Mary Kenny: Ailing Thatcher proves women can't have it all
It is now widely known that Margaret Thatcher -- the once formidable and strident prime minster who figures in the 1981 archives as determined to defeat the IRA hunger strikers -- is now a frail old lady suffering from Alzheimer's.
The onset started in 2003, even before the death of her husband, Denis: in the last TV interview that she gave that year, to the writer Linda McDougall, it became clear that she was struggling for words, facts, recollections.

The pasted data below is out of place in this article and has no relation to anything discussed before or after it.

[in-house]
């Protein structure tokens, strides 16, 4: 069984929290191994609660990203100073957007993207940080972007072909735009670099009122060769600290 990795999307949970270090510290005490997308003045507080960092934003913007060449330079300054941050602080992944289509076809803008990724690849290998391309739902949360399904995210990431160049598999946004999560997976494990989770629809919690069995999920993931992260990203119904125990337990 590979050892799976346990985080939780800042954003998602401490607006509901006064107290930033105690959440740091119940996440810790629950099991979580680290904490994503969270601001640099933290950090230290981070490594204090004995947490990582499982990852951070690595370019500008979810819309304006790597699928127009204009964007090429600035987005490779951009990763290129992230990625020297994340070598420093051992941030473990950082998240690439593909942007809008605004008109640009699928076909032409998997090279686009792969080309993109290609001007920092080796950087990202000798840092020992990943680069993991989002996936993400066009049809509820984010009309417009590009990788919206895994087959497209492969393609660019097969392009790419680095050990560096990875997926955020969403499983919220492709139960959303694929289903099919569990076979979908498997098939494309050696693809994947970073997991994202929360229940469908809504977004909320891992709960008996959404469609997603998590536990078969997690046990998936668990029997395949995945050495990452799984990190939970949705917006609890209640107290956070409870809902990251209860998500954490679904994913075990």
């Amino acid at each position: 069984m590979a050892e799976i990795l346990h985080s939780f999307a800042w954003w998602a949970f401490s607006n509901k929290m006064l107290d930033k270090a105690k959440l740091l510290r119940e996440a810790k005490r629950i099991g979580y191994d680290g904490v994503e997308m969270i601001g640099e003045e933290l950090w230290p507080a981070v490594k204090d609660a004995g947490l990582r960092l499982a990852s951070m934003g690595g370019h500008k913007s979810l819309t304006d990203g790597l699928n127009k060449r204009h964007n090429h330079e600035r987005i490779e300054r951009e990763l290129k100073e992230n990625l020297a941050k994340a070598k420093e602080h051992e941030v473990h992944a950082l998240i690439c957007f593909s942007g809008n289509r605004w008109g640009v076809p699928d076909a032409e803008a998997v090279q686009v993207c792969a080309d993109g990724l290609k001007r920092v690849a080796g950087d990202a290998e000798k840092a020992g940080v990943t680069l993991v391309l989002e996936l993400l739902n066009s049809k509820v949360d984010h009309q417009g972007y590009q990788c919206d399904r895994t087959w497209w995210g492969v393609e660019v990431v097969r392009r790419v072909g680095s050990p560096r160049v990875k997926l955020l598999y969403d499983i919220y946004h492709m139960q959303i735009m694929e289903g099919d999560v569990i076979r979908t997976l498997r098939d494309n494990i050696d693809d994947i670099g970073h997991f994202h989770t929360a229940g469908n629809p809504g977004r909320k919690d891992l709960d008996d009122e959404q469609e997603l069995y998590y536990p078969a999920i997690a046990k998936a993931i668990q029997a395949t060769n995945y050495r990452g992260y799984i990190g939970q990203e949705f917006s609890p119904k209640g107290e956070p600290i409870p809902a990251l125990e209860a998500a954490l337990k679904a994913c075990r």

She would start a sentence and lose the thread. On some ground she was surer than others, as is the way with mental decline. The programme was somehow put together with careful filming, but Mrs Thatcher has never really spoken in public since. She has been supported by loyal minders who issue statements on her behalf when sought, such as regret at the passing of a public figure or endorsement of a new Conservative leader.